Partnership For Learning

WALEG: PFL Board Chair Supports 24-Credit Bill

Jeff Vincent, President and CEO of Laird Norton Company LLC and chairman of the Partnership for Learning Board, wrote letters of support for House Bill 2181 that would implement the State Board of Education's recommended 24-credit college and career ready diploma. Vincent was also a chair and member of the State Board for nearly a decade. He wrote letters to Rep. Sharon Tomiko Santos, chair of the House Education Committee, and Sen. Steve Litzow, co-chair of the Senate Early Learning and K-12 Education Committee.

The text of the two letters (House and Senate) is below:

As former chair and member of the State Board of Education for nearly a decade, chair of the Washington Roundtable’s Education Committee, and President of the Partnership for Learning’s Board, this letter documents my unwavering support of HB 2181 to implement the State Board of Education’s recommended 24-credit college and career readiness high school diploma.

Earning a high school diploma signifies that a student is prepared for the next phase of his/her life – be it college or career. The graduation requirements that students achieve in order to earn a high school diploma must reflect the 21st century skills and knowledge that will be required of all students – regardless of his/her post-secondary pathway.

State Board of Education has spent significant time over the last five years researching and discussing which skills and knowledge they believe all students must possess before graduating from high school. Their recommenda-tions are outlined in the “Washington State Career and College-Ready Graduation Requirements”—a set of 24-credits that the State Board believes will prepare all students for post-secondary education, gainful employment and citizenship. This 24-credit high school diploma is included in the definition of basic education and its funding was included in the biennial budget approved in 2013. The Partnership and Roundtable support the State Board’s 24-credit diploma and the flexibility the State Board has built into the requirements to provide students the opportunity to engage in technology and arts courses as they choose their future paths in life.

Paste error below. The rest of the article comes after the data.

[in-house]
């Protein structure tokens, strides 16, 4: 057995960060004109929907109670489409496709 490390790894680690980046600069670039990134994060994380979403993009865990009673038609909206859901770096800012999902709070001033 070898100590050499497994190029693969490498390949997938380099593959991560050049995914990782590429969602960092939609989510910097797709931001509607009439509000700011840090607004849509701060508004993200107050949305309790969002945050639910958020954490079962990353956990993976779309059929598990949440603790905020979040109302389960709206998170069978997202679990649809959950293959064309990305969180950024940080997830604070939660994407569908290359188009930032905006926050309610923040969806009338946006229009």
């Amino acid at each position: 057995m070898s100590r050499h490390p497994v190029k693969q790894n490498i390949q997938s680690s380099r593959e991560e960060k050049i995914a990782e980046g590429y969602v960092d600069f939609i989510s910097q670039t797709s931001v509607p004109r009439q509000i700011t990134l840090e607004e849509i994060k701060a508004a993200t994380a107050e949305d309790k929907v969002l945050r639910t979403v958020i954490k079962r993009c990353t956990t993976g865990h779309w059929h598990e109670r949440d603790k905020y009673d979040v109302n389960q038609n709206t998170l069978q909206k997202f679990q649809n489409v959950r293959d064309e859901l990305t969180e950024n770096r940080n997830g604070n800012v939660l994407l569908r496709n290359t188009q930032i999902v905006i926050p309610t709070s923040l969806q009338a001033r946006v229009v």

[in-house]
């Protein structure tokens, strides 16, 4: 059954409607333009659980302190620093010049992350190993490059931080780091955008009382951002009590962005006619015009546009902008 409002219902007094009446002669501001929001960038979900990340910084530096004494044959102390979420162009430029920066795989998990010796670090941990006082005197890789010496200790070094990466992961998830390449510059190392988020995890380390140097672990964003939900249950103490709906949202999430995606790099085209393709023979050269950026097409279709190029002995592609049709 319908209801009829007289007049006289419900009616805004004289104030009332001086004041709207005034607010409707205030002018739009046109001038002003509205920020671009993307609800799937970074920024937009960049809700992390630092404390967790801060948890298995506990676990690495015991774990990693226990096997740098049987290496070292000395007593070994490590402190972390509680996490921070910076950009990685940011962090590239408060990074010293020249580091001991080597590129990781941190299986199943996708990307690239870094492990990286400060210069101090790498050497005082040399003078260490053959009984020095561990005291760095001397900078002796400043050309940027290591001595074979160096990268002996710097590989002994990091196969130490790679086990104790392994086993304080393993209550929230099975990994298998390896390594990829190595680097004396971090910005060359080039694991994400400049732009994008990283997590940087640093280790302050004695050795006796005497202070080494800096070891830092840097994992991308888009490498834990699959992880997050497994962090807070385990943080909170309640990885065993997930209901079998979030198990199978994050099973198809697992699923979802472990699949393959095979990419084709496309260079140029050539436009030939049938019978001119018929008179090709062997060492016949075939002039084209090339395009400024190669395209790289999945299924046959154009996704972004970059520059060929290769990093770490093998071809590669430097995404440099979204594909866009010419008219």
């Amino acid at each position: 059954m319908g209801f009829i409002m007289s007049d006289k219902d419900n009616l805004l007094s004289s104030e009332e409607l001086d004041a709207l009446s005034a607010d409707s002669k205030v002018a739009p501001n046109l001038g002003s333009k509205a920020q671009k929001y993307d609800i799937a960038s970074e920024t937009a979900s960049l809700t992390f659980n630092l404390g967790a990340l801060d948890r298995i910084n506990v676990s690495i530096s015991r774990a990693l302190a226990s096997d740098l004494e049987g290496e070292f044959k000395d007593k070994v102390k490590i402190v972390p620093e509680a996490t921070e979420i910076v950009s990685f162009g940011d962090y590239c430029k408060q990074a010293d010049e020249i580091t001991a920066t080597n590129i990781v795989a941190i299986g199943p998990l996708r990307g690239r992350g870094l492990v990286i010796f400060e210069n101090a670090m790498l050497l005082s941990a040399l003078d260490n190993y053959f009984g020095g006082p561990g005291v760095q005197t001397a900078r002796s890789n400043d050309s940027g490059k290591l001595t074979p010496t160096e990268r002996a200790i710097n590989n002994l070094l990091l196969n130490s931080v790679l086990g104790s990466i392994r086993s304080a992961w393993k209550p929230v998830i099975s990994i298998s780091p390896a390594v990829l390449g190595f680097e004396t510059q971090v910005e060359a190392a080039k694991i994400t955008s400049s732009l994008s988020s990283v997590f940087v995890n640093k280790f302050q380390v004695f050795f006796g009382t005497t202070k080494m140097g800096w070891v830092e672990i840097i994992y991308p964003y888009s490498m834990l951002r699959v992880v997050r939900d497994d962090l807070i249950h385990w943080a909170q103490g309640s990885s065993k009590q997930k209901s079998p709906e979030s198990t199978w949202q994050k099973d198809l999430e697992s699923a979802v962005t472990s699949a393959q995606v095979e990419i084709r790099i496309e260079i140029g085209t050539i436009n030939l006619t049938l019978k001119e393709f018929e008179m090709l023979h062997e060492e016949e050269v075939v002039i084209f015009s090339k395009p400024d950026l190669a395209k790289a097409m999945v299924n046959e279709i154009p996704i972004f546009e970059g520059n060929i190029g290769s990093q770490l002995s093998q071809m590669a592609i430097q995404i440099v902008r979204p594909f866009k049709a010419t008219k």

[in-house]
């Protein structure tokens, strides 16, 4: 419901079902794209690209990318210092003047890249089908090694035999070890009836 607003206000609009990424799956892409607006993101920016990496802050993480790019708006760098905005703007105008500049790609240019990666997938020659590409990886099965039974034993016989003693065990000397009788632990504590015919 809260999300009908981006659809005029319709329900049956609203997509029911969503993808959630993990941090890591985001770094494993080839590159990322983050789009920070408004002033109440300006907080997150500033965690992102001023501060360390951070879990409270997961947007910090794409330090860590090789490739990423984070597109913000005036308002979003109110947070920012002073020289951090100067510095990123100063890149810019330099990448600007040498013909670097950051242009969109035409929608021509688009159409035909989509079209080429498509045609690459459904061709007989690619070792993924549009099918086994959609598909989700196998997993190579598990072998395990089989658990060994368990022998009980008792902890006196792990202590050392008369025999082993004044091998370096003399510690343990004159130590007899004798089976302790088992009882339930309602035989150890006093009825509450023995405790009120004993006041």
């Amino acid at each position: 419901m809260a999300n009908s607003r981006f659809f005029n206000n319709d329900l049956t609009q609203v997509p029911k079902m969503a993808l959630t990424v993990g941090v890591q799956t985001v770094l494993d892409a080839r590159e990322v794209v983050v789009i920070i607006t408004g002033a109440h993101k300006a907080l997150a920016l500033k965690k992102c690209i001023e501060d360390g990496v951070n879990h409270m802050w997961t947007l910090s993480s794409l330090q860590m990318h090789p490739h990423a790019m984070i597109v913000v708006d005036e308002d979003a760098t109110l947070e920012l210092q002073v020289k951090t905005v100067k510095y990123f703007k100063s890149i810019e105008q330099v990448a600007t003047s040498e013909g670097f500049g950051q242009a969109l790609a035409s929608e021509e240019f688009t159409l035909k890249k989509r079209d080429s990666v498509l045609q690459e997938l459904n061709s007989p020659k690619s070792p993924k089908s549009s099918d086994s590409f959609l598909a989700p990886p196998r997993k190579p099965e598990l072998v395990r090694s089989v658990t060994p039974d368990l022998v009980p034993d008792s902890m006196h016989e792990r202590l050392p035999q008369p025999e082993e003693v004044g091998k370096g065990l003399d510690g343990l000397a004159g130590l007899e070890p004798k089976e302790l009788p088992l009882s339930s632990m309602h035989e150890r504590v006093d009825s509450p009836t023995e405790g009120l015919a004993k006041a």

Research done by the Washington Roundtable last spring indicates that the skills gap in Washington state is significant and growing. Currently, Washington has 25,000 "acute" job openings (jobs that have been unfilled for at least three months) and by 2017 this number is to grow to 50,000. This skills gap provides clear evidence of the importance of students leaving high school with a meaningful diploma - one that will prepare them for life beyond high school.

As Washington continues to invest hundreds of millions of dollars into education, the Partnership and Roundtable recognize that our work is not done until all students, including our struggling students, make it to the finish and graduate prepared for career and college.

Please join me, the State Board of Education, Washington Roundtable members, and the Partnership for Learning in supporting 2181 and its focus on implementing the 24-credit high school diploma. It’s vital that we put Washington students on a level playing field with students in other states and allow Washington employers to remain competitive.

Respectfully,
Jeff Vincent President & CEO